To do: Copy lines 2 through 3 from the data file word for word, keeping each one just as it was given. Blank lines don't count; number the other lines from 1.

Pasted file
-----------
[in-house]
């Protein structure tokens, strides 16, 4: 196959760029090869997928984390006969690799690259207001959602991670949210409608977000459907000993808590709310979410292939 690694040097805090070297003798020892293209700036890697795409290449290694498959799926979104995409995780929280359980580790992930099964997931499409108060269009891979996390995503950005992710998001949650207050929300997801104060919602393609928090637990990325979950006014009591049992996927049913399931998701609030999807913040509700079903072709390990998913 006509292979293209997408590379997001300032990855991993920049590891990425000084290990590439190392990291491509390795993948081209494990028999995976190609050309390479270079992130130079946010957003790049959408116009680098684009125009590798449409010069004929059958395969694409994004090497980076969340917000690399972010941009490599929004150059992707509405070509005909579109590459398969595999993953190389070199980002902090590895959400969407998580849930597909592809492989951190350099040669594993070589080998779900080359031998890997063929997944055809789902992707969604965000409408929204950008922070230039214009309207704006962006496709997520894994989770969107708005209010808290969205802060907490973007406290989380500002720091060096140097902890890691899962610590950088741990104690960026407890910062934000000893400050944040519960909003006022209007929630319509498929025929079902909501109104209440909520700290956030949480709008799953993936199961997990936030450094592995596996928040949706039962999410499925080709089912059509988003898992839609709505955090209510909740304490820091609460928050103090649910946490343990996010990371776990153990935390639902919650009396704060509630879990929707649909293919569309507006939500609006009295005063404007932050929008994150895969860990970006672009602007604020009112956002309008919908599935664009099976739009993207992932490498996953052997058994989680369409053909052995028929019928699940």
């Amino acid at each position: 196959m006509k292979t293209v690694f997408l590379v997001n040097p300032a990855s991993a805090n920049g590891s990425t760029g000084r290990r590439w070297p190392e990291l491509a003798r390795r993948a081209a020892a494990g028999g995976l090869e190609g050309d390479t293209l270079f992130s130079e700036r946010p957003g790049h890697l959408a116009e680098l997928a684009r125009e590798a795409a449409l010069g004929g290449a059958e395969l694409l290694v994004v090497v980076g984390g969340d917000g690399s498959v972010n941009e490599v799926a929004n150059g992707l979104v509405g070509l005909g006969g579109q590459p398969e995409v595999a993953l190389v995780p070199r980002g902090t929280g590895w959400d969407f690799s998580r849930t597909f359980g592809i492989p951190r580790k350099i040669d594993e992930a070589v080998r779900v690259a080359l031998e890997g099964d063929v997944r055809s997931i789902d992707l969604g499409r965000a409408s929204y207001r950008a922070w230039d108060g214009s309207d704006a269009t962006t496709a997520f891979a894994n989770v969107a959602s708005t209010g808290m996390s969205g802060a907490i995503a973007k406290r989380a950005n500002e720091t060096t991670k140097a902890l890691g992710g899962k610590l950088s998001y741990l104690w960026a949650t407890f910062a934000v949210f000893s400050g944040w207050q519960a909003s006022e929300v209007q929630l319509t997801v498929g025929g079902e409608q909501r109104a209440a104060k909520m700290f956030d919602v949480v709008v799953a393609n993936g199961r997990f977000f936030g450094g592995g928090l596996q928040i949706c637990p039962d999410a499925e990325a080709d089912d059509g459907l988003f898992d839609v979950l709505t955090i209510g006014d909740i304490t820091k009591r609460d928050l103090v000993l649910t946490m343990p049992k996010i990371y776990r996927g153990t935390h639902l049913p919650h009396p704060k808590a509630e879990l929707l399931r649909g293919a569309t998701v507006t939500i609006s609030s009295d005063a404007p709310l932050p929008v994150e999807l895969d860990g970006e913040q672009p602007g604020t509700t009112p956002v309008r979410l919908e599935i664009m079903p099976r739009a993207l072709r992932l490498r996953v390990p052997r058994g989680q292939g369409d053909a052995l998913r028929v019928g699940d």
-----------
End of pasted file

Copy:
């Protein structure tokens, strides 16, 4: 196959760029090869997928984390006969690799690259207001959602991670949210409608977000459907000993808590709310979410292939 690694040097805090070297003798020892293209700036890697795409290449290694498959799926979104995409995780929280359980580790992930099964997931499409108060269009891979996390995503950005992710998001949650207050929300997801104060919602393609928090637990990325979950006014009591049992996927049913399931998701609030999807913040509700079903072709390990998913 006509292979293209997408590379997001300032990855991993920049590891990425000084290990590439190392990291491509390795993948081209494990028999995976190609050309390479270079992130130079946010957003790049959408116009680098684009125009590798449409010069004929059958395969694409994004090497980076969340917000690399972010941009490599929004150059992707509405070509005909579109590459398969595999993953190389070199980002902090590895959400969407998580849930597909592809492989951190350099040669594993070589080998779900080359031998890997063929997944055809789902992707969604965000409408929204950008922070230039214009309207704006962006496709997520894994989770969107708005209010808290969205802060907490973007406290989380500002720091060096140097902890890691899962610590950088741990104690960026407890910062934000000893400050944040519960909003006022209007929630319509498929025929079902909501109104209440909520700290956030949480709008799953993936199961997990936030450094592995596996928040949706039962999410499925080709089912059509988003898992839609709505955090209510909740304490820091609460928050103090649910946490343990996010990371776990153990935390639902919650009396704060509630879990929707649909293919569309507006939500609006009295005063404007932050929008994150895969860990970006672009602007604020009112956002309008919908599935664009099976739009993207992932490498996953052997058994989680369409053909052995028929019928699940």
């Amino acid at each position: 196959m006509k292979t293209v690694f997408l590379v997001n040097p300032a990855s991993a805090n920049g590891s990425t760029g000084r290990r590439w070297p190392e990291l491509a003798r390795r993948a081209a020892a494990g028999g995976l090869e190609g050309d390479t293209l270079f992130s130079e700036r946010p957003g790049h890697l959408a116009e680098l997928a684009r125009e590798a795409a449409l010069g004929g290449a059958e395969l694409l290694v994004v090497v980076g984390g969340d917000g690399s498959v972010n941009e490599v799926a929004n150059g992707l979104v509405g070509l005909g006969g579109q590459p398969e995409v595999a993953l190389v995780p070199r980002g902090t929280g590895w959400d969407f690799s998580r849930t597909f359980g592809i492989p951190r580790k350099i040669d594993e992930a070589v080998r779900v690259a080359l031998e890997g099964d063929v997944r055809s997931i789902d992707l969604g499409r965000a409408s929204y207001r950008a922070w230039d108060g214009s309207d704006a269009t962006t496709a997520f891979a894994n989770v969107a959602s708005t209010g808290m996390s969205g802060a907490i995503a973007k406290r989380a950005n500002e720091t060096t991670k140097a902890l890691g992710g899962k610590l950088s998001y741990l104690w960026a949650t407890f910062a934000v949210f000893s400050g944040w207050q519960a909003s006022e929300v209007q929630l319509t997801v498929g025929g079902e409608q909501r109104a209440a104060k909520m700290f956030d919602v949480v709008v799953a393609n993936g199961r997990f977000f936030g450094g592995g928090l596996q928040i949706c637990p039962d999410a499925e990325a080709d089912d059509g459907l988003f898992d839609v979950l709505t955090i209510g006014d909740i304490t820091k009591r609460d928050l103090v000993l649910t946490m343990p049992k996010i990371y776990r996927g153990t935390h639902l049913p919650h009396p704060k808590a509630e879990l929707l399931r649909g293919a569309t998701v507006t939500i609006s609030s009295d005063a404007p709310l932050p929008v994150e999807l895969d860990g970006e913040q672009p602007g604020t509700t009112p956002v309008r979410l919908e599935i664009m079903p099976r739009a993207l072709r992932l490498r996953v390990p052997r058994g989680q292939g369409d053909a052995l998913r028929v019928g699940d």